It’s been a good week for Amarin Corporation plc (NASDAQ:AMRN) shareholders, because the company has just released its latest third-quarter results, and the shares gained 4.2% to US$17.48. Revenues of US$112m beat expectations by a respectable 2.1%, although losses per share increased. Amarin lost US$0.01, which was -72% greater than what analysts thought would happen. Following the result, analysts have updated their earnings model, and it would be good to know whether they think there’s been a strong change in the company’s prospects, or if it’s business as usual. So we collected the latest post-earnings consensus estimates to see what could be in store for next year.
Following the latest results, Amarin’s eight analysts are now forecasting revenues of US$651m in 2020. This would be a substantial 79% improvement in sales compared to the last 12 months. Amarin is also expected to turn profitable, with earnings of US$0.18 per share. In the lead-up to this report, analysts had been modelling revenues of US$655m and earnings per share (EPS) of US$0.18 in 2020. The consensus analysts don’t seem to have seen anything in these results that would have changed their view on the business, given there’s been no major change to their estimates.
The consensus price target fell -11% to US$29.11, suggesting that analysts might have been a bit enthusiastic in their previous valuation – or they were expecting the company to provide stronger guidance in the quarterly results. Fixating on a single price target can be unwise though, since the consensus target is effectively the average of analyst price targets. As a result, some investors like to look at the range of estimates to see if there are any diverging opinions on the company’s valuation. The most optimistic Amarin analyst has a price target of US$51.00 per share, while the most pessimistic values it at US$17.00. So we wouldn’t be assigning too much credibility to analyst price targets in this case, because there are clearly some widely different views on what kind of performance this business can generate. With this in mind, we wouldn’t assign too much meaning to the consensus price target, as it is just an average and analysts clearly have some deeply divergent views on the business.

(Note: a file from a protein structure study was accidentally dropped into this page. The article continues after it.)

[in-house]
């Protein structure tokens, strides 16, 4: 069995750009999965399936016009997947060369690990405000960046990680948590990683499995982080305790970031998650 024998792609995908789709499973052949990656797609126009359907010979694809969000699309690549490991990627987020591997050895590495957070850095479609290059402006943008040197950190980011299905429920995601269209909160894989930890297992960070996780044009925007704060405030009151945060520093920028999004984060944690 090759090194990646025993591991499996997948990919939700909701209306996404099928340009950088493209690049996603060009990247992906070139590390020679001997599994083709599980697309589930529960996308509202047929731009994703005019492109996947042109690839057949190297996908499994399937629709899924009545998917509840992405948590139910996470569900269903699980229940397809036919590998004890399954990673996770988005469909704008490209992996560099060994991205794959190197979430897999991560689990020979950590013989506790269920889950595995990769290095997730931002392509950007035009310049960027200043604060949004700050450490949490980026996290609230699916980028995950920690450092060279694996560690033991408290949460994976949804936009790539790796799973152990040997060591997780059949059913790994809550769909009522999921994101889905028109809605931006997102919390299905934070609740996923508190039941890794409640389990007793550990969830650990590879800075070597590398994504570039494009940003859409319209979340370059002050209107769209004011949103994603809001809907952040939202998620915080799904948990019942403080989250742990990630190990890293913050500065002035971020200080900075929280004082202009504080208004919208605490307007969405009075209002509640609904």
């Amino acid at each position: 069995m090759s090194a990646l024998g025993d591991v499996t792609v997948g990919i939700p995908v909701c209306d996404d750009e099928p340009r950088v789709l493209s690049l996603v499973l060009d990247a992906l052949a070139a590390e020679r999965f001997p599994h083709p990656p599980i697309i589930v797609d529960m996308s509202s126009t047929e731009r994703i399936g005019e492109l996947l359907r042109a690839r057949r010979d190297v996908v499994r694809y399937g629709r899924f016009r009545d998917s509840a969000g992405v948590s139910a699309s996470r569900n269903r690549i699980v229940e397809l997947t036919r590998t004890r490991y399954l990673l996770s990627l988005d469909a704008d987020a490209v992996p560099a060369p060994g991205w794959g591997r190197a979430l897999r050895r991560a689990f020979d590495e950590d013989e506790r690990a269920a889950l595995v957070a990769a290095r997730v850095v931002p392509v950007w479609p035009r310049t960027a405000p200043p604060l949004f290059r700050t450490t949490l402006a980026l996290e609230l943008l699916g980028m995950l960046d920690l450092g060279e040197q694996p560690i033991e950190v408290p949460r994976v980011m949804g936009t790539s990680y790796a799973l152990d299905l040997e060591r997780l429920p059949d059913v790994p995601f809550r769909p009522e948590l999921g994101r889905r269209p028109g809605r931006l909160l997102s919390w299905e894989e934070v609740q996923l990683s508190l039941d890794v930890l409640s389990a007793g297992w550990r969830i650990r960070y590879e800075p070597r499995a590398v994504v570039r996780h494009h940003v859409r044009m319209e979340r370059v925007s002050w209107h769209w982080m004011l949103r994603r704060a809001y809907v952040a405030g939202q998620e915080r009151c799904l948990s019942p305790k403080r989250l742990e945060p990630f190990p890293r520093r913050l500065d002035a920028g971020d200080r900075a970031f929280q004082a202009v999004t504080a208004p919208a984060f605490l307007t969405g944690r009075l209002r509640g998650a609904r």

Zooming out to look at the bigger picture now, one of the ways we can make sense of these forecasts is to see how they measure up both against past performance, and against industry growth estimates. Analysts are definitely expecting Amarin’s growth to accelerate, with the forecast 79% growth ranking favourably alongside historical growth of 35% per annum over the past five years. Compare this with other companies in the same market, which are forecast to grow their revenue 18% next year. It seems obvious that, while the growth outlook is brighter than the recent past, analysts also expect Amarin to grow faster than the wider market.
The Bottom Line
The most important thing to take away is that there’s been no major change in sentiment, with analysts reconfirming that earnings per share are expected to continue performing in line with their prior expectations. Happily, there were no major changes to revenue forecasts, with analysts still expecting the business to grow faster than the wider market. The consensus price target fell measurably, with analysts seemingly not reassured by the latest results, leading to a lower estimate of Amarin’s future valuation.
Still, the long-term prospects of the business are much more relevant than next year’s earnings. We have estimates – from multiple Amarin analysts – going out to 2023, and you can see them free on our platform here.
We also provide an overview of the Amarin Board and CEO remuneration and length of tenure at the company, and whether insiders have been buying the stock, here.
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